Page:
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1980s Kanawha County murder case has striking similarities to Lunsford killing

In a case much like the Lena Lunsford investigation, Diana Welker was convicted of first-degree murder for killing her 4-year-old daughter, whose body was never found. Her conviction was later overturned ,but she pleaded guilty to second degree murder. (WCHS/WVAH)

On Tuesday, Lewis County jurors said they believed Lena Lunsford should never be allowed out of prison.

The no mercy decision on the murder charge came down after only 20 minutes of deliberation following testimony from several witnesses. Only one person testified for Lunsford, saying she should be given the chance at parole after 15 years.

She will sentenced in June on the four charges related to the murder of her daughter, Aliayah Lunsford, that she was convicted of this week after a six-day trial in Weston.

It's not the first time a jury has convicted someone of murder without a body in West Virginia. A case in Kanawha County in the 1980s bears remarkable similarities to the Lunsford case.

It was a cold February day in 1984 when Diana Welker reported her daughter Patricia, 4, missing.

Welker claimed to not know where her daughter was but offered several explanations that all turned out to be false. After a search for the girl, she confessed to West Virginia State Police that she and her boyfriend, David Adkins, put her daughter's dead body in the Kanawha River.

At that time, Welker reportedly said the girl died of natural causes, and she and Adkins disposed of the body and reported her missing because they feared the appearance of murder.

Patricia Welker's body was never found.

The Welker case mirrors the Lunsford case with remarkable similarities. Aliayah Lunsford's body also has never been recovered.

A jury found Welker guilty of first-degree murder and sentenced her to life, just as the Lunsford jury did. Testimony in the 1985 trial indicated that Welker beat the 4-year-old to death the day before dumping her body in the river.

"Diana Welker had spanked or disciplined Patricia Welker rather severely prior to the child's death," a state trooper testified during the trial that had to be moved to Cabell County because of pre-trial publicity.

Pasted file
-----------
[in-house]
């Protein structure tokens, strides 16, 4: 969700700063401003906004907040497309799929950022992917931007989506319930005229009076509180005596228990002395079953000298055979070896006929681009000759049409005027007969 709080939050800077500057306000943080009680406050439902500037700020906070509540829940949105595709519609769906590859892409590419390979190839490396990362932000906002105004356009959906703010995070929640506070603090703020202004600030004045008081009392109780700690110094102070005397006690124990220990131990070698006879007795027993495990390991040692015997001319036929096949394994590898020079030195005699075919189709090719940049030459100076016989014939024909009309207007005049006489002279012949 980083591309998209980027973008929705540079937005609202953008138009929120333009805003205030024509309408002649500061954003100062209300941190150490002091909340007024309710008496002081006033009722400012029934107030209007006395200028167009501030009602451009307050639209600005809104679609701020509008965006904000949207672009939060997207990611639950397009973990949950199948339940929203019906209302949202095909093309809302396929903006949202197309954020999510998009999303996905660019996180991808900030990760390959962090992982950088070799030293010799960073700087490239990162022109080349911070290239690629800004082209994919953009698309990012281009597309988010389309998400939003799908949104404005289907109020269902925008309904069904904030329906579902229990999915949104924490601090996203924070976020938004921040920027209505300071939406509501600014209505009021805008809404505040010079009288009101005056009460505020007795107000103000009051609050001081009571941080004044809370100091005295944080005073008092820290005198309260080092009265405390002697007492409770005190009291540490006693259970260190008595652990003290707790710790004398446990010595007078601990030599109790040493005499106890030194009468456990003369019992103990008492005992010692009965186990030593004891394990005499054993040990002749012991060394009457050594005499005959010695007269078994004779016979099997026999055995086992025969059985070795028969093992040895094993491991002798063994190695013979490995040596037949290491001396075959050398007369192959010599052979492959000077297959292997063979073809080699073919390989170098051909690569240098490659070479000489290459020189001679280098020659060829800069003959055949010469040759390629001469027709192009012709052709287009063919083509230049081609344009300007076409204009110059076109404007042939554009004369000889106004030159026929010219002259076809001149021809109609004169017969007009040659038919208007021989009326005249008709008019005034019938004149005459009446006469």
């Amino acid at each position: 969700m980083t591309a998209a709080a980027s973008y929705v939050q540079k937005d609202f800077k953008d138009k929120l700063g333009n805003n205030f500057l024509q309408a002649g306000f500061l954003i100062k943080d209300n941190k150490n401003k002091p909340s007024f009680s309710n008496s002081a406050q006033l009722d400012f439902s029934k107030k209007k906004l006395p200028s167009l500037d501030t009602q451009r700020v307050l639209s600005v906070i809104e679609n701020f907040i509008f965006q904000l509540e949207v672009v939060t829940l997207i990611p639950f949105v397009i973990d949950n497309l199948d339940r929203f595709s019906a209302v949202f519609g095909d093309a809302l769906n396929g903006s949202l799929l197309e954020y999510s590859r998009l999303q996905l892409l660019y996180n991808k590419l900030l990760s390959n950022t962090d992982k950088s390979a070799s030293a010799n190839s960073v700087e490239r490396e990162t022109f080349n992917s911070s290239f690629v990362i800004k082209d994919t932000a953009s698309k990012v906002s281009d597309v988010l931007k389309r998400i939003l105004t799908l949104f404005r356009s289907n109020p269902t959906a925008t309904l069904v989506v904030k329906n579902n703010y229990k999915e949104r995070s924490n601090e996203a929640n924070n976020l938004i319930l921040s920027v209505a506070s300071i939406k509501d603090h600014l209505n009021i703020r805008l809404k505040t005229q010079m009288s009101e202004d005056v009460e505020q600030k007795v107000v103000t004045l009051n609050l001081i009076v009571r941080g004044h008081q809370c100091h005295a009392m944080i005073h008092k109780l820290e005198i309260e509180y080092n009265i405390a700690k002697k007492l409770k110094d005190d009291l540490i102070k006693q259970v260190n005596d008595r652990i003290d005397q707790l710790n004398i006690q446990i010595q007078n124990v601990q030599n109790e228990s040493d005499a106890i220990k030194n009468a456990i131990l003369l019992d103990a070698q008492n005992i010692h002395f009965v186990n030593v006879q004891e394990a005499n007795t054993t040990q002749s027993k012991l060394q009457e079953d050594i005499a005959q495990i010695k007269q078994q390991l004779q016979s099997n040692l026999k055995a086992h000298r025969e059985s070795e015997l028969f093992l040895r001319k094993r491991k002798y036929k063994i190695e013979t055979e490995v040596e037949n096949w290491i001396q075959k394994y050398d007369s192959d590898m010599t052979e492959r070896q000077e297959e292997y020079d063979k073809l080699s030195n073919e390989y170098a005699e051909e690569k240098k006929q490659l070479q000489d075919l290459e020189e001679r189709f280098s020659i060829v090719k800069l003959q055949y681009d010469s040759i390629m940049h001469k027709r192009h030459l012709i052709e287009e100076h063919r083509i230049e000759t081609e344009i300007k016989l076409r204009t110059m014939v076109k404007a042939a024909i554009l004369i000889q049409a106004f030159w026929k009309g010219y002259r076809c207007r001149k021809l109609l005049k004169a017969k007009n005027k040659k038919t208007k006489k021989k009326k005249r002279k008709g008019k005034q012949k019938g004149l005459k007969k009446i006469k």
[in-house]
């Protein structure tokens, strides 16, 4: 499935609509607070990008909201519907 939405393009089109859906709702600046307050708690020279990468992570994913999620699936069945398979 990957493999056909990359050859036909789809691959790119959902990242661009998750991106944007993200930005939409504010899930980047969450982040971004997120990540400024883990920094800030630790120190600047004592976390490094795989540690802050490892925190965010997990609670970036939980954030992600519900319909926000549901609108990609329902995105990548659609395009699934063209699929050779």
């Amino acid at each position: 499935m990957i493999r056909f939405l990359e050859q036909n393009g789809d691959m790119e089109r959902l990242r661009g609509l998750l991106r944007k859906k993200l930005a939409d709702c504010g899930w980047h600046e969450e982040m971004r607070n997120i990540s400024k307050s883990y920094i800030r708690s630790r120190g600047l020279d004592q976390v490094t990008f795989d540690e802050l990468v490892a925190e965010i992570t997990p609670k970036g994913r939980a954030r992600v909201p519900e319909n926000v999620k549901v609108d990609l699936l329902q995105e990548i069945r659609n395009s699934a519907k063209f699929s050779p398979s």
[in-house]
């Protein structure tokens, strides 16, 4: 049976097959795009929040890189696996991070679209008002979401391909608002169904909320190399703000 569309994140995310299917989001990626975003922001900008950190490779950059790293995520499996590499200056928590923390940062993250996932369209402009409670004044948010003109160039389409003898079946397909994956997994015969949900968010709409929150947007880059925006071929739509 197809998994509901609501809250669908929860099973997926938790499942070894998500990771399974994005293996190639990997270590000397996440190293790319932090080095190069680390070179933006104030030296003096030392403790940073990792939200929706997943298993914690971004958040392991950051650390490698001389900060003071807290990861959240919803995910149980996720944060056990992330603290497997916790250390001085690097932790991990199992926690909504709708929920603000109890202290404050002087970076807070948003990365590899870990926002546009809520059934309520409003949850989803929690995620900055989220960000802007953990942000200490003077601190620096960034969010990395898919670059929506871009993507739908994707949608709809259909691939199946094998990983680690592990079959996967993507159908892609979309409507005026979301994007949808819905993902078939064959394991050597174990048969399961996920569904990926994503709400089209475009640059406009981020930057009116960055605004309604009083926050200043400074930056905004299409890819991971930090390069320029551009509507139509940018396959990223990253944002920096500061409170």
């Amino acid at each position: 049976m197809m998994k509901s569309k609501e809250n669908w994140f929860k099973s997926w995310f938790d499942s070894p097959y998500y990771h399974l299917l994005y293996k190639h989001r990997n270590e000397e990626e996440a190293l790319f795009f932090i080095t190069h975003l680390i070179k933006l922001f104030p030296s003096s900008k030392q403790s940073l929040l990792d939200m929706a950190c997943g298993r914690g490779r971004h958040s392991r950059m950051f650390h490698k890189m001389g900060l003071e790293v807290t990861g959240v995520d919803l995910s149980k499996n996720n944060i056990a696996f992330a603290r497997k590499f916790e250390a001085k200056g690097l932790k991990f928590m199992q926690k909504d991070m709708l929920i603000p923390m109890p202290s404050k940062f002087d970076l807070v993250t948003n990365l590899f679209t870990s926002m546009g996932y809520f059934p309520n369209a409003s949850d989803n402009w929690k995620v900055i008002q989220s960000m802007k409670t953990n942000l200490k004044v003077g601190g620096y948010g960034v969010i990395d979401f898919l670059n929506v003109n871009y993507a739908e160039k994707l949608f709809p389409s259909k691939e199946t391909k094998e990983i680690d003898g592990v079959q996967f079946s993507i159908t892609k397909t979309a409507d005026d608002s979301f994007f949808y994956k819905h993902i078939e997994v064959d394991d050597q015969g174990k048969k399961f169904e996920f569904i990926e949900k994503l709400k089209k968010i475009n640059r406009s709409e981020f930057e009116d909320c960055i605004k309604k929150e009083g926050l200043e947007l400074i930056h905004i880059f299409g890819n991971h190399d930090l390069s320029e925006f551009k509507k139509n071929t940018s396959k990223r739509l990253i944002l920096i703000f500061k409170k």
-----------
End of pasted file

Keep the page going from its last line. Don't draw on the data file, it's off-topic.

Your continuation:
"How severely did he tell you?" the prosecutor asked the trooper. "As I recall, he stated that white foam or some kind of matter had come out of the child's mouth and nose and the child had been bruised up and gone to bed not feeling well," he answered on the witness stand.

Prosecutors in the Lunsford case also said Aliayah was beaten by her mother the day before she was reported missing. Lunsford's daughter, who was 9 at the time, told the jury she saw her mother hit Aliayah in the head with a broken piece of a wooden bed slat. There also was testimony that foam had come from Aliayah's mouth when she was found dead the following morning.

It was also said during the Lunsford trial that Aliayah had been sick and was also not feeling well.

Welker appealed her murder conviction and won. The West Virginia Supreme Court ruled that the most serious error during her trial was the court's refusal to admit testimony that could have found her not guilty.

Rather than face another trial, Welker pleaded guilty to second-degree murder. She was released from prison in 1989.

Adkins was acquitted of murder.

Lunsford's attorney, Tom Dyer, has said he plans to appeal the conviction.


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